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Queen to Play - Cinemaholic Movie Reviews
one person's obsessive addiction to film
Queen to Play
Directing: B
Acting: B+
Writing: B
Cinematography: B
Editing: B

Queen to Play is a little different in that it fancies itself a tale of female empowerment, but within the context of chess -- and even turns chess into something a bit sensual. It's a little odd in both cases, but just go with it.

Sandrine Bonnaire plays Hélène, a working-class mom with multiple part-time cleaning jobs, and she's really the reason to watch. Everything revolves around her, and rightly so; she has a pleasant charm that commands attention, shifting between the character's stern concentration as she attempts to figure out the game, and a smile that completely transforms her face.

Hélène has a husband we are supposed to take as inattentive, although Francis Renaud never makes him anything other than likably absent-minded. But this is what leads Hélène's attentions to chess, when she's cleaning a hotel room and sees the room occupants playing out on their balcony. This is where director and co-writer Caroline Bottaro first romanticizes the game in a way never quite done before, as Hélène sees the sensual rapport between the couple, and the camera caresses the woman's arms and nightgown as she moves toward check mating her partner. After this, Hélène fantasizes about being in the same scenario with her husband.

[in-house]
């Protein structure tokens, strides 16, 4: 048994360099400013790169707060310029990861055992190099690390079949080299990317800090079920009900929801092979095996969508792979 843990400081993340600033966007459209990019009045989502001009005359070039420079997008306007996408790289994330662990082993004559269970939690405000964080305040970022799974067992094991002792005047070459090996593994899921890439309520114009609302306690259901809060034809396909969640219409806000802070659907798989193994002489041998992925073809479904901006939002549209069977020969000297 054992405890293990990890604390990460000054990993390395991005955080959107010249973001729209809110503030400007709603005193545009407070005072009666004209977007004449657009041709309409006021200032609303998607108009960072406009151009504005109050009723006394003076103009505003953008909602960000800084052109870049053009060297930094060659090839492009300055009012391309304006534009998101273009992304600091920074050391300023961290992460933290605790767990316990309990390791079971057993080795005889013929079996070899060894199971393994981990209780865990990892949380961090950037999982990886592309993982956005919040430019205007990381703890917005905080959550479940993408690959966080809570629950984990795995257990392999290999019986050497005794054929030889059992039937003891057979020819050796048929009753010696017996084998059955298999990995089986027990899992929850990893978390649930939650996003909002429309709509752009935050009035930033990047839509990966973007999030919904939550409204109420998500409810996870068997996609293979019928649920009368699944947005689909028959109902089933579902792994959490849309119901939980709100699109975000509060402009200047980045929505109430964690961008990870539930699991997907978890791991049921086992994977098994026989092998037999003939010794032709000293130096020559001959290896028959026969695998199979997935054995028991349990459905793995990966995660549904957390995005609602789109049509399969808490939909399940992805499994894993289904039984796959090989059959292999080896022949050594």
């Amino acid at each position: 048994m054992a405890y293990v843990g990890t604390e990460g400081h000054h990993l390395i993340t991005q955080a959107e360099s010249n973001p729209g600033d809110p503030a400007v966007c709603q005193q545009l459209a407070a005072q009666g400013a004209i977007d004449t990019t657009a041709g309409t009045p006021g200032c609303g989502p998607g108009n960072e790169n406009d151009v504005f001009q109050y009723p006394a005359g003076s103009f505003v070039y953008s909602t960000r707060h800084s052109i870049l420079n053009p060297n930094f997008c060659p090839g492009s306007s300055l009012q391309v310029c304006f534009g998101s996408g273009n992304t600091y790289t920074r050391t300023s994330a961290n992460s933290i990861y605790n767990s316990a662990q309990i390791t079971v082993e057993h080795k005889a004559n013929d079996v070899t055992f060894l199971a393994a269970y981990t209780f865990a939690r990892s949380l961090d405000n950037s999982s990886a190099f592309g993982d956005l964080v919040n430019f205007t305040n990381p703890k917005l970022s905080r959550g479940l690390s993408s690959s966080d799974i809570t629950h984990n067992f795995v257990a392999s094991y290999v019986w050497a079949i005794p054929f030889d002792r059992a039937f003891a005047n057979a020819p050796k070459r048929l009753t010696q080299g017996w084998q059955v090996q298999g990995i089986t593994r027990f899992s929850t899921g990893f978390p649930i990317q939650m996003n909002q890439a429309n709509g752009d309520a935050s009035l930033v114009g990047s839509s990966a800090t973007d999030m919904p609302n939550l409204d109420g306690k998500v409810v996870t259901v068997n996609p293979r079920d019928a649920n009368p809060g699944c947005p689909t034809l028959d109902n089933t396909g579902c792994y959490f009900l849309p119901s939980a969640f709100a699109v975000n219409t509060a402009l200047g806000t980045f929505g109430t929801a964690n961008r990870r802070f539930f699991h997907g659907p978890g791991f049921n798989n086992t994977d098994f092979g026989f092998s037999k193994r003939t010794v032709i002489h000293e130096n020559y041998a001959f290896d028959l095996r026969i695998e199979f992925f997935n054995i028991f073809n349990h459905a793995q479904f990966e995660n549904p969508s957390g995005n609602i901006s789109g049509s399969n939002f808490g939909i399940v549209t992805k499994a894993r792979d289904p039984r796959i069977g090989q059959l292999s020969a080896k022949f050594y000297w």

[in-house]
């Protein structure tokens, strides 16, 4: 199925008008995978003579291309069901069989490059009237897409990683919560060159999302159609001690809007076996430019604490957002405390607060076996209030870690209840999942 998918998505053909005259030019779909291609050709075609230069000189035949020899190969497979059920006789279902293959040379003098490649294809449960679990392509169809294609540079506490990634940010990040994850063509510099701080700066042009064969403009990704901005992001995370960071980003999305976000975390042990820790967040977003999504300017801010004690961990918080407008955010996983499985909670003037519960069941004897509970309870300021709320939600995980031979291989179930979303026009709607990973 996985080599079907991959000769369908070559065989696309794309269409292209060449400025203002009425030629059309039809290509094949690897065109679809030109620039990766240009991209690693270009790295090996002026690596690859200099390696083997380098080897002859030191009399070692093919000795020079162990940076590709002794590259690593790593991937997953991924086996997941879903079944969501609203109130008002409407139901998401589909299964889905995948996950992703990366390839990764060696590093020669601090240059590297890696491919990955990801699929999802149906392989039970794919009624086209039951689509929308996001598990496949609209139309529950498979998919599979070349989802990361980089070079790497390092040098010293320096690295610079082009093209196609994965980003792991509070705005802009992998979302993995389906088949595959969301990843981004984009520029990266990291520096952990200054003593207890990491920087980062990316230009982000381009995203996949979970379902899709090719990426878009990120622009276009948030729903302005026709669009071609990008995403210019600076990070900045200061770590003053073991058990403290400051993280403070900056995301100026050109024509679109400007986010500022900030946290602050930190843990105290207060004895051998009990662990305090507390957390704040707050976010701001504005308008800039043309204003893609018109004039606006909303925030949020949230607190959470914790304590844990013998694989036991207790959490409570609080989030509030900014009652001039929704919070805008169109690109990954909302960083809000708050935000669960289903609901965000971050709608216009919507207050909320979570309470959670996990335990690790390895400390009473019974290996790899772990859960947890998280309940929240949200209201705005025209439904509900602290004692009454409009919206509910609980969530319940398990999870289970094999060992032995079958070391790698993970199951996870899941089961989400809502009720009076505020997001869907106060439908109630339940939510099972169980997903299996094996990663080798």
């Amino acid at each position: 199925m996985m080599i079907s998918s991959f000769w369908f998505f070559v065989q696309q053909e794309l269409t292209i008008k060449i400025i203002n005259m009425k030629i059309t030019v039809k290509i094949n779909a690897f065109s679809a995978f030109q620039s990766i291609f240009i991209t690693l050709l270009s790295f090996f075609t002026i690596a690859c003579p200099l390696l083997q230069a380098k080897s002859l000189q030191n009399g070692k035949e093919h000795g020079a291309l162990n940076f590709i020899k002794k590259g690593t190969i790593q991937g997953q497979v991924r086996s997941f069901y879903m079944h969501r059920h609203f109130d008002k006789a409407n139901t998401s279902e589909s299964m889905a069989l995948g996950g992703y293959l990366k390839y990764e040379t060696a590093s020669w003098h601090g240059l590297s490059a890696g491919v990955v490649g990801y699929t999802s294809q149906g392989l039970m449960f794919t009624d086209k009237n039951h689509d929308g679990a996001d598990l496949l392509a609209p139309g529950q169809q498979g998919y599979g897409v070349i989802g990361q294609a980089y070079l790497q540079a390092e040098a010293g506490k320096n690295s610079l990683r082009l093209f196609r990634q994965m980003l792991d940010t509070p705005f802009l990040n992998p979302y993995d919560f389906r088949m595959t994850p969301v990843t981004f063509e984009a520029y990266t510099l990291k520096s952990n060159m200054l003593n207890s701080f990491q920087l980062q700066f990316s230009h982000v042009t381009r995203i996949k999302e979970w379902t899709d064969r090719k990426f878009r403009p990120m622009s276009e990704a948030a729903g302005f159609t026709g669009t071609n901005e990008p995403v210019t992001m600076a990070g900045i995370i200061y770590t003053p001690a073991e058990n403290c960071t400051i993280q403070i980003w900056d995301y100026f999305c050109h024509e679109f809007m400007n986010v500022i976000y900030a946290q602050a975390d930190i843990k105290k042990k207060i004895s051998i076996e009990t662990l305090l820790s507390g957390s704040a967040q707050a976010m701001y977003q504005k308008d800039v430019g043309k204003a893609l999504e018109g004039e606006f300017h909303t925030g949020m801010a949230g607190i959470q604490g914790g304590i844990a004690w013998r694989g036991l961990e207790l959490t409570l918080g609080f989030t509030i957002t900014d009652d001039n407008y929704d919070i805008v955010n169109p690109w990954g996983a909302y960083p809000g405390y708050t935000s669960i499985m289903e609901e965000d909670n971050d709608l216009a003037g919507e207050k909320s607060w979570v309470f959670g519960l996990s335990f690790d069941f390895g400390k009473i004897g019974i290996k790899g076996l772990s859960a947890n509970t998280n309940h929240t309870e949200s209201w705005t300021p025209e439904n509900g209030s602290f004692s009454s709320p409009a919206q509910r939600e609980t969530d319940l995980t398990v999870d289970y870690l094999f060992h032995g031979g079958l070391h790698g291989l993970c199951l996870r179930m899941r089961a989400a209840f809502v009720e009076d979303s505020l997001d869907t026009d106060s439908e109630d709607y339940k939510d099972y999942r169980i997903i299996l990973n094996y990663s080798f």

But, when she buys her husband an electronic chess set for his birthday, he's bemused by it and never gives it much thought. Hélène then takes to learning it on her own, until she can learn no more without a human teacher. Enter Kevin Kline, as the reclusive French-speaking "Yankee" (as her husband puts it) whose apartment Hélène cleans. She finds a chess set on one of his shelves, and eventually asks him to teach him. "I'm not advancing on my own," she says. "I have no one else to ask."

And so begins a tentative relationship, which teases us as to the potential to become an affair, but always stops just short. Hélène really just makes a friend in this man, whose reclusiveness, and apparent health issues, are never fully explained. Eventually Kröger tells her she must spread her wings, and that is effectively the story we are seeing. Hélène signs up for a local amateur tournament, and in the end it serves as a catalyst for improved relations with Kröger, her husband, and even her daughter, all pretty much according to script writing formula.

But it's a fairly pleasant journey to take with her, especially when it comes to her daughter (Alexandra Gentil), who moves from teenage resentment to admiration for a mother finally moving out of her comfort zone. It doesn't necessarily always make sense: the closest Hélène and Kröger get to getting romantic with each other is a scene in which, instead of playing on a board, they play a game of chess by simply stating the pieces and the board spaces they would move them to. It plays like they're almost making love, and really, who plays chess like that?

And yet, somehow Queen to Play never quite goes off the rails. It's just a pleasant ride with a bit of unexpected but not altogether unpleasant scenery.

Sandrine Bonnaire is a chess aficionado in 'Queen to Play'.

Overall: B
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